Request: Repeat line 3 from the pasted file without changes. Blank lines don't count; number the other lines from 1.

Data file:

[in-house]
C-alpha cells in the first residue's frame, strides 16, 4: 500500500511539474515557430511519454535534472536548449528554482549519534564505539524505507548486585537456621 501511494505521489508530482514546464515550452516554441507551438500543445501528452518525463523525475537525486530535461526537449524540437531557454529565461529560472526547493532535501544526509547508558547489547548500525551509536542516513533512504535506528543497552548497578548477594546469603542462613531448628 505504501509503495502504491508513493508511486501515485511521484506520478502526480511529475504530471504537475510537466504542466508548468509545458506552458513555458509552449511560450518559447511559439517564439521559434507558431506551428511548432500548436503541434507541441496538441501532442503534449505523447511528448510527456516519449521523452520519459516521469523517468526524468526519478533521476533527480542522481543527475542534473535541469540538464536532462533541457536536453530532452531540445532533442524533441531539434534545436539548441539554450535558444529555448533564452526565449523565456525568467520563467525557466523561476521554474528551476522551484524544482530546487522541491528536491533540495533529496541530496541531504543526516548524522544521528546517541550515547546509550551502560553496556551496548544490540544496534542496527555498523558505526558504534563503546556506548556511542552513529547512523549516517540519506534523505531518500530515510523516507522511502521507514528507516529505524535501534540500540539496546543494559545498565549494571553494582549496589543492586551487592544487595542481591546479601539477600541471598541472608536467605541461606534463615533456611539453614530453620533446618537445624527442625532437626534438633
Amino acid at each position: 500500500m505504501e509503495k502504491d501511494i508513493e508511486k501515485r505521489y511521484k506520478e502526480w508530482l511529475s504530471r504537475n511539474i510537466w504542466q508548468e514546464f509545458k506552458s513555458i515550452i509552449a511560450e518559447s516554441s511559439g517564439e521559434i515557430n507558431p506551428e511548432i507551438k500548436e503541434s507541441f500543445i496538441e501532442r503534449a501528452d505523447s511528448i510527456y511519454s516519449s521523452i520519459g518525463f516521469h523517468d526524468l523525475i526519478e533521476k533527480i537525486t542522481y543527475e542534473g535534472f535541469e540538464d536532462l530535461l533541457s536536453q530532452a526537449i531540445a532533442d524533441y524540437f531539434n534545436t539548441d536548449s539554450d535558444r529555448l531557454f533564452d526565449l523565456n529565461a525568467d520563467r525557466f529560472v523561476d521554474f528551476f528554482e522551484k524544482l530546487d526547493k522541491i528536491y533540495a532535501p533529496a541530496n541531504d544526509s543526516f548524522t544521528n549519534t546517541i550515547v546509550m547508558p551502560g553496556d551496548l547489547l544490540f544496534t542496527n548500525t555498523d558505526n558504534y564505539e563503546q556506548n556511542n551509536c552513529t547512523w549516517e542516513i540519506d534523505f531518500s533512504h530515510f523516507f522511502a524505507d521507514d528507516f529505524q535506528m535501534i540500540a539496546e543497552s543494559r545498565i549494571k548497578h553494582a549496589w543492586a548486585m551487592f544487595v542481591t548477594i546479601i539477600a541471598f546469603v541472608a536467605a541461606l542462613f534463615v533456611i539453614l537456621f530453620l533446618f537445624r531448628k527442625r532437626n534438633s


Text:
Amino acid at each position: 500500500m505504501e509503495k502504491d501511494i508513493e508511486k501515485r505521489y511521484k506520478e502526480w508530482l511529475s504530471r504537475n511539474i510537466w504542466q508548468e514546464f509545458k506552458s513555458i515550452i509552449a511560450e518559447s516554441s511559439g517564439e521559434i515557430n507558431p506551428e511548432i507551438k500548436e503541434s507541441f500543445i496538441e501532442r503534449a501528452d505523447s511528448i510527456y511519454s516519449s521523452i520519459g518525463f516521469h523517468d526524468l523525475i526519478e533521476k533527480i537525486t542522481y543527475e542534473g535534472f535541469e540538464d536532462l530535461l533541457s536536453q530532452a526537449i531540445a532533442d524533441y524540437f531539434n534545436t539548441d536548449s539554450d535558444r529555448l531557454f533564452d526565449l523565456n529565461a525568467d520563467r525557466f529560472v523561476d521554474f528551476f528554482e522551484k524544482l530546487d526547493k522541491i528536491y533540495a532535501p533529496a541530496n541531504d544526509s543526516f548524522t544521528n549519534t546517541i550515547v546509550m547508558p551502560g553496556d551496548l547489547l544490540f544496534t542496527n548500525t555498523d558505526n558504534y564505539e563503546q556506548n556511542n551509536c552513529t547512523w549516517e542516513i540519506d534523505f531518500s533512504h530515510f523516507f522511502a524505507d521507514d528507516f529505524q535506528m535501534i540500540a539496546e543497552s543494559r545498565i549494571k548497578h553494582a549496589w543492586a548486585m551487592f544487595v542481591t548477594i546479601i539477600a541471598f546469603v541472608a536467605a541461606l542462613f534463615v533456611i539453614l537456621f530453620l533446618f537445624r531448628k527442625r532437626n534438633s